Apple invents technique to hide integral internal components in plain sight

in General Discussion edited January 2014
An Apple patent filing discovered on Thursday reveals the company is researching a system in which the internals of a device such as the iPhone are hidden behind a "window" that can change states from opaque to transparent, allowing users to reveal a component when it's needed and hide it when it's not.

Hidden Window
Source: USPTO

Apple's patent application, titled "Devices and methods for providing access to internal component," offers a method to conceal components that are needed only temporarily or go largely unused, cleaning up the overall appearance of the device.

Most noteworthy are so-called "visually-dependent components" which "traditionally required external exposure to light or that emit light." Examples are biometrics, or fingerprint readers, flashes, cameras and light sensors, among others.

Hidden camera and fingerprint sensors.

It seems that the invention is skewed toward a device's aesthetic appearance, as noted in the patent's background:
Furthermore, under the current techniques, adding new components may harm the aesthetic appeal of the device by cluttering the electronic device enclosure, even though these additional components may be seldom or never used by many users. An electronic device that incorporates multiple components may lose its aesthetic appeal when covered by visible components, particularly as compared to a seamless electronic device where very few, if any, components of the electronic device are visible.
With devices coming in ever smaller packages, and in the case of the iPhone with few visible components besides the screen, the task of incorporating additional hardware features without sacrificing design has become increasingly difficult.

What Apple proposes is a system to conceal integral parts that may need to sit near the device's surface for easy access. This system can temporarily or permanently hide a component depending on how often the user chooses to activate its corresponding feature, such as a fingerprint reader. The invention can be further implemented to cover camera assemblies or other commonly-used components to make a device appear monolithic in construction.

Back of iPhone with hidden camera array and flash.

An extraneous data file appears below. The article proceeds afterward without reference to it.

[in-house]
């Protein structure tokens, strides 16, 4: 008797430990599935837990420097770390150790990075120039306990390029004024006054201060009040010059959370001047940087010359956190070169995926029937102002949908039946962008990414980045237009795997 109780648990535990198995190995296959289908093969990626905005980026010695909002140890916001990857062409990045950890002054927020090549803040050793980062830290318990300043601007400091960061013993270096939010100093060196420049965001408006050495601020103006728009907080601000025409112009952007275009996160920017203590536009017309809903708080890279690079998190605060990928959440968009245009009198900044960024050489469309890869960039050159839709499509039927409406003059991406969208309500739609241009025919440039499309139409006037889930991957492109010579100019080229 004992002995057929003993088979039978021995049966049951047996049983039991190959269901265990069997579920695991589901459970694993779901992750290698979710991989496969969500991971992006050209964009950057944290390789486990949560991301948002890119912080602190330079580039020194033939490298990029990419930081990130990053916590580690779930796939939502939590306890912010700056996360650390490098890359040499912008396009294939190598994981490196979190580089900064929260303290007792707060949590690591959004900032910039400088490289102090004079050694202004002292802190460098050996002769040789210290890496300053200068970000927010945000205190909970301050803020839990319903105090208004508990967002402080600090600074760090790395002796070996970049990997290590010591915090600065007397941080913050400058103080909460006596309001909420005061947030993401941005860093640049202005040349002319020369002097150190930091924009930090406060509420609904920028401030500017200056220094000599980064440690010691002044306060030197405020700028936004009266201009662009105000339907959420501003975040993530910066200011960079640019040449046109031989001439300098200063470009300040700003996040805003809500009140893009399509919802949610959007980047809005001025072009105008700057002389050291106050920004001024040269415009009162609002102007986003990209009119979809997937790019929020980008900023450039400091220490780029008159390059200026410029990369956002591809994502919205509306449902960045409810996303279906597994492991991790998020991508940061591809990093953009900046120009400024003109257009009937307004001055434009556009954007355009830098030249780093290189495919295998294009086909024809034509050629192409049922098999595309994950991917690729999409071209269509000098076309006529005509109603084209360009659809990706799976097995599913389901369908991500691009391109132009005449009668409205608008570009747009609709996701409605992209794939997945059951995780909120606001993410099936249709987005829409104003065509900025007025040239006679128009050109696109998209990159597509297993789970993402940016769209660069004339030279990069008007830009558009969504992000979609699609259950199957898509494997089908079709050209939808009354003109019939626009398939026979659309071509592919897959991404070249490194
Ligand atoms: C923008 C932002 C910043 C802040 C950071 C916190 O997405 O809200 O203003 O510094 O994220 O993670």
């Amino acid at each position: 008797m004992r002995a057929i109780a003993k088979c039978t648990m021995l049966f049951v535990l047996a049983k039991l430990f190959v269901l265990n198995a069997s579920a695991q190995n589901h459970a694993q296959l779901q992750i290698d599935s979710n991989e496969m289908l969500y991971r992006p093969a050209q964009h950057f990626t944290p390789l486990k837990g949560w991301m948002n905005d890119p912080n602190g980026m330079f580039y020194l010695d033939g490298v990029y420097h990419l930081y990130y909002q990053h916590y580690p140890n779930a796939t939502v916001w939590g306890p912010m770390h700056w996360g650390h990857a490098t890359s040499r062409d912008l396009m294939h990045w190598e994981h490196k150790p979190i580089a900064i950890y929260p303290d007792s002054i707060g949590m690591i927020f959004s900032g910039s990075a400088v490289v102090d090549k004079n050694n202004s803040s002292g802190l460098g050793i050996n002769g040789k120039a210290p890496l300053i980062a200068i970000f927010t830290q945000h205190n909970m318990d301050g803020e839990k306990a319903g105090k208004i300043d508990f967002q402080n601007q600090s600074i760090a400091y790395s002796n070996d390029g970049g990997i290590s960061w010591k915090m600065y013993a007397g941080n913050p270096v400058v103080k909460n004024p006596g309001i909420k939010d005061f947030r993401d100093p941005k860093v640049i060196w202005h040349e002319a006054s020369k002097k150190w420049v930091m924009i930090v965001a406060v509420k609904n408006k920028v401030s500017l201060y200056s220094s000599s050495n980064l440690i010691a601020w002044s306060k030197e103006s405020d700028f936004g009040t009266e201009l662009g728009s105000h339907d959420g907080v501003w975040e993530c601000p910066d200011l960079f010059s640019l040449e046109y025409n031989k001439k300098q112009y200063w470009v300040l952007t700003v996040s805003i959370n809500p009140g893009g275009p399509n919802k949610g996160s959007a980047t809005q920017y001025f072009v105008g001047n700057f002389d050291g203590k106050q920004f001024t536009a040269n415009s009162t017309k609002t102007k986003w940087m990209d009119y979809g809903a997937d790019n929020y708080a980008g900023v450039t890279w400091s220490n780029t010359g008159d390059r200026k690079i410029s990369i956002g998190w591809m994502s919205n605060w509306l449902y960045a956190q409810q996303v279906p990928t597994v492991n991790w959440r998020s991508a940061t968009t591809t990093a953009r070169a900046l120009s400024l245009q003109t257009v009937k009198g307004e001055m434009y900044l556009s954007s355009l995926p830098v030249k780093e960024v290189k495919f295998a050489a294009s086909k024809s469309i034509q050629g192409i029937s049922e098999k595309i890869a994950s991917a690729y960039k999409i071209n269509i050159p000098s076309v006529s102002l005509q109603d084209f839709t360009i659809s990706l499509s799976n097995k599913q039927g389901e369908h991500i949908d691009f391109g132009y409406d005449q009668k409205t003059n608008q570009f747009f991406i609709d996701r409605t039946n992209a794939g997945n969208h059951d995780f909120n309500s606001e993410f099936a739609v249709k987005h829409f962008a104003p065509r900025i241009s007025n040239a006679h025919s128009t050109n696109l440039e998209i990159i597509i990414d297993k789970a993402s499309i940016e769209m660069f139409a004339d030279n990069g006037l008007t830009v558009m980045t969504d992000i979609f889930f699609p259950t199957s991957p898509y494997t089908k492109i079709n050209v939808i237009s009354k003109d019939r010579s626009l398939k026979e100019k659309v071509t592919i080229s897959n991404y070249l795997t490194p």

Some current portables made by various electronics manufacturers employ similar techniques, for example a smartphone's dedicated capacitive buttons can be "lit up" by LED backlighting when not in use. This methodology doesn't truly hide a component, however, but instead selectively reveals a specific activated area of a touch sensitive surface that is technically never obscured from view.

Apple's solution calls for a polymer dispersed liquid crystal (PDLC) window, or similar technology, "that can change between opaque and transparent configurations," allowing components to seemingly "appear as from out of nowhere."

Powering the window would be the window controller, which determines when to transition the unit from opaque to transparent, or when to "open and close" the window. To operate the window, an electrode can be used to change the orientation of liquid crystal molecules in the PDLC layer, akin to how LCD display technology works.

The controller decides when to "open the window" based on a number of inputs which can range from a photo application starting up to reveal a camera, or an unlock screen that would uncover a fingerprint reader.

Illustration of window controller operation.

Perhaps most interesting is the patent's suggestion to dispose the window behind a transparent OLED display, thereby allowing components to be situated not merely in a device's bezels or backplate, but under the screen itself. As seen in the illustration below, this implementation would be particularly useful in unlocking the device with a fingerprint reader or face-recognizing camera.

Transparent OLED
Camera for facial recognition security behind translucent OLED and PDLC window.

While the invention is enticing, it is unclear if and when Apple plans to integrate such a solution into a consumer product. The move to an aluminum uni-body shell with the iPhone 5 limits the utility of the patent moving forward, at least when compared to the previous generation handset's "glass sandwich" design, a prime candidate for the "hidden window" tech.